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Thursday, September 07, 2006 

Single Spark Collective, New U.S. Maoist Organization, Published Organizational Documents

About a month ago I came across a link for the Single Spark Collective on LeftSpot's blog. Since then I've been waiting with some level of enthusasism for them to post unity documents or some sort of basic political statement. They did one better, and posted one of each. So for your reading pleasure: What We Beleive Statement (basic points of unity) and the Basic Political Statement of the Single Spark Collective.

Any idea who these folks are as an organization? e.g., a splinter of another group, or a new one entirely? 

Posted by Modern Pitung

Speaking, I guess, as a "rank economist," I think a lot of the politics that SSC put out in their documents seem pretty close to spot-on. It's good that they have a basically correct orientation toward involvement in the actual struggles of the masses and seem to oppose the "substitutionist" error of trying to put oneself forward in place of the masses, which they essentially criticize the RCP for (if not in those words).

However, there are at the same time some pretty sizeable lacunae. They say very little concretely about the actual struggles in the US, such as which ones they think have priority, what are the relationships between the struggles in various sectors, etc. Their basic political statement is kind of on the abstract end of things in that regard. Maybe they haven't gotten that far in thinking through stuff, though. They appear to be spending most of their energy so far on stuff that's going on in other countries, which is good as long as it's kept in its proper proportion. It's essential to remember, though, that when it comes down to it, our main energy needs to be put into building the struggle here in this country.

The one thing they do go into some detail on in terms of the US is the working-class struggle. They write:

"One major problem that the revolutionary communists must face is the declining state of the labor movement. By and large, the unions have been corrupted and rendered ineffectual. And because the unionized working class disproportionately encompasses more privileged sections of the working class (with major and significant exceptions), the unions and the unionized workplaces are by and large not major sites of struggle for the proletariat at this time. Indeed, many of the struggles that the proletariat must take up are not at all suited for union struggles, which spontaneously tend toward economism. However, the overall lack of unionization in most US workplaces has left the working class extremely vulnerable to the current offensive of the imperialists against the few protections the proletariat enjoys. A major task for the revolutionary communists is to find a way to engage in struggles to win better conditions for the proletariat as part of the overall revolutionary process, including through union struggles, without succumbing to economist errors."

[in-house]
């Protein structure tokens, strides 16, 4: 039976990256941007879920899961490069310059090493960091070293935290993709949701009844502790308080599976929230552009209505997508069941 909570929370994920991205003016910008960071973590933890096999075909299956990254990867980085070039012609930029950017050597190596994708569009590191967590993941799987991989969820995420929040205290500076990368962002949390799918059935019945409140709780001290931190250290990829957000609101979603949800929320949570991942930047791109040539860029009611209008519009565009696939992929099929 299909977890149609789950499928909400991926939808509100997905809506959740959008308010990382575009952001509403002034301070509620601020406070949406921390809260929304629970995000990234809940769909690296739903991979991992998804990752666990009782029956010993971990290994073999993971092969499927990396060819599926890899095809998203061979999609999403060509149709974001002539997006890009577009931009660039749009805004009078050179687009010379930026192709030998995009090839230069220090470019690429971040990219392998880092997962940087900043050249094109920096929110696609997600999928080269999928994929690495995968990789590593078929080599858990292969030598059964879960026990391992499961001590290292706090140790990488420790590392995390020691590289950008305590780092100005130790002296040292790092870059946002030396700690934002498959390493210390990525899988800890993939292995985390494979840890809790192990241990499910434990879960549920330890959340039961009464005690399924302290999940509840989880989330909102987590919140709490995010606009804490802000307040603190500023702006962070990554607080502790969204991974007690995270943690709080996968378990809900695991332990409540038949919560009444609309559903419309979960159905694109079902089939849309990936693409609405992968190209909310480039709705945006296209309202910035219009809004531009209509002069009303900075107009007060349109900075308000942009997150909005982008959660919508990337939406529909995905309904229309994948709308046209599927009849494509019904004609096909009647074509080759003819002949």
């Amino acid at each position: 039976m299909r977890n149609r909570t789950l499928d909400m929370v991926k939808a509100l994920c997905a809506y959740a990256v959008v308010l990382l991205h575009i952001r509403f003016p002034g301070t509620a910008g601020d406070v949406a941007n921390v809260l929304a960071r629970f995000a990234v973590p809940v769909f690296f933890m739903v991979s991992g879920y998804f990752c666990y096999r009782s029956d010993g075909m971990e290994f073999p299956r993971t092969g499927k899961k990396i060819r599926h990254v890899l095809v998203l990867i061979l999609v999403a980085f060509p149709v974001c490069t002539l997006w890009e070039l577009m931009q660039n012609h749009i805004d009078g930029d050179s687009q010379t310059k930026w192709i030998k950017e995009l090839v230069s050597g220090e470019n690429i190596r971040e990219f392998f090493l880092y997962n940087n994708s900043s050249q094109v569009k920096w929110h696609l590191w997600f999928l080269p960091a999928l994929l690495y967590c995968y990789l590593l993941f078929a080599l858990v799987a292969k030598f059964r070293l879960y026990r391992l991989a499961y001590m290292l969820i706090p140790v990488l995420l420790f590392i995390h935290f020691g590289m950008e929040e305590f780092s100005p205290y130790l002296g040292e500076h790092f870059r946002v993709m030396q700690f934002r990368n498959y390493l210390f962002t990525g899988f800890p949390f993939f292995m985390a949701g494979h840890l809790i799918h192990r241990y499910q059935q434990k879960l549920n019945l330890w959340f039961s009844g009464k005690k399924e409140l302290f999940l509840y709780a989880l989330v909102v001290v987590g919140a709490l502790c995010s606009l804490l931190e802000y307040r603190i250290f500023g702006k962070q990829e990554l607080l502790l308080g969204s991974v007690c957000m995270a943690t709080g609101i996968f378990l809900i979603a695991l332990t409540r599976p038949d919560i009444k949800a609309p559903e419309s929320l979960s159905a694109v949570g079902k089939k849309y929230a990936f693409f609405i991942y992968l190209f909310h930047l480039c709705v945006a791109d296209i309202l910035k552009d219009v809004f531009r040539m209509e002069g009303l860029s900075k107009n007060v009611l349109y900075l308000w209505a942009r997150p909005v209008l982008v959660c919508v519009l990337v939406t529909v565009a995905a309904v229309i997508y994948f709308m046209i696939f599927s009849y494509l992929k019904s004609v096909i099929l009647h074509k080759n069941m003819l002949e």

I think that's a pretty well-formulated statement overall (although I might add an additional qualifier or two here and there). So, presuming that I and my comrades in FRSO/OSCL are some of those that they see as having "degenerated into rank economism," I guess one of the main line differences here revolves around differing definitions of "economism" in the working-class struggle. While I have a bit of a general sense of who SSC is and maybe some particular guesses about some of their members (which I certainly won't specify here), I don't have specific knowledge of the group. That said, one general thing I would venture to say is that it's a good thing if those who as organizations might not yet have rooted themselves deeply in the actual struggles of the working class be a bit careful about authoritative pronouncements as to what the proper parameters of such work are, and what constitutes economism, in the context of the overall balance of forces in US society in 2006.

Maybe sooner or later we'll see a little meat on the bones of the "rank economism" criticism. I would personally welcome some constructive line struggle with these folks, as they appear to be serious and to have their feet basically on the ground.

Another apparent lack in their politics is that they appear to draw the boundaries of their thinking a little bit narrowly as being restricted to the limits of the MLM tradition proper. While I think it's correct to view MLM as the central ideological framework to uphold, they don't so far appear to acknowledge, like the Nepalese in particular do, that there are significant bundles of thinking here and there in other traditions that should be embraced and synthesized into our overall dialectical materialist ideology. While I suspect they would likely acknowledge that point if asked, there's a qualitative difference between mere nominal acceptance of such and actively seeking out such "foreign" ideas.

I could probably say more, but I'm out of time for the moment. 

Posted by Eric Odell

Eric writes: "While I think it's correct to view MLM as the central ideological framework to uphold, they don't so far appear to acknowledge, like the Nepalese in particular do, that there are significant bundles of thinking here and there in other traditions that should be embraced and synthesized into our overall dialectical materialist ideology."

You mean, something like this...

http://freedomroad.org/content/view/399/50/

Freedom Road does not uphold MLM as an organization. Significant forces continue to orient towards the Democratic Party, if this statement currently up on the Freedom Road site can be taken at face value... ah yes... the "upsurge of the 80s."